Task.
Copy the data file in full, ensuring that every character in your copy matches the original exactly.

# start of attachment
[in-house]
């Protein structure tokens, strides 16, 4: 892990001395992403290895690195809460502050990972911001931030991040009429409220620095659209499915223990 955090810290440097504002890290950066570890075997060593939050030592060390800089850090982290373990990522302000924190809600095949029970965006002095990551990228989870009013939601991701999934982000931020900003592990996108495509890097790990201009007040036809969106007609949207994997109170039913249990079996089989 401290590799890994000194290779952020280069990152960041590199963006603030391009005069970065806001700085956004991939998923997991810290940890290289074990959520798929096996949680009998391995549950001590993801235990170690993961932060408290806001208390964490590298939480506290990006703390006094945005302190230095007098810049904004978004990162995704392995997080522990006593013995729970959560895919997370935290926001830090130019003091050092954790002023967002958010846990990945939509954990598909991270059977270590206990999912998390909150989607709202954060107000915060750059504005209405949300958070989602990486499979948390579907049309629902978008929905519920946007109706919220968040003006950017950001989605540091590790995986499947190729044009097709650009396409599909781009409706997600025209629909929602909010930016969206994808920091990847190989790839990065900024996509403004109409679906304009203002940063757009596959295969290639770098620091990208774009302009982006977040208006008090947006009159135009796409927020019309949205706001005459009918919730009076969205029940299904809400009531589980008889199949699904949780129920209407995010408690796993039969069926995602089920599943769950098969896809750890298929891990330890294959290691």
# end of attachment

[in-house]
């Protein structure tokens, strides 16, 4: 892990001395992403290895690195809460502050990972911001931030991040009429409220620095659209499915223990 955090810290440097504002890290950066570890075997060593939050030592060390800089850090982290373990990522302000924190809600095949029970965006002095990551990228989870009013939601991701999934982000931020900003592990996108495509890097790990201009007040036809969106007609949207994997109170039913249990079996089989 401290590799890994000194290779952020280069990152960041590199963006603030391009005069970065806001700085956004991939998923997991810290940890290289074990959520798929096996949680009998391995549950001590993801235990170690993961932060408290806001208390964490590298939480506290990006703390006094945005302190230095007098810049904004978004990162995704392995997080522990006593013995729970959560895919997370935290926001830090130019003091050092954790002023967002958010846990990945939509954990598909991270059977270590206990999912998390909150989607709202954060107000915060750059504005209405949300958070989602990486499979948390579907049309629902978008929905519920946007109706919220968040003006950017950001989605540091590790995986499947190729044009097709650009396409599909781009409706997600025209629909929602909010930016969206994808920091990847190989790839990065900024996509403004109409679906304009203002940063757009596959295969290639770098620091990208774009302009982006977040208006008090947006009159135009796409927020019309949205706001005459009918919730009076969205029940299904809400009531589980008889199949699904949780129920209407995010408690796993039969069926995602089920599943769950098969896809750890298929891990330890294959290691």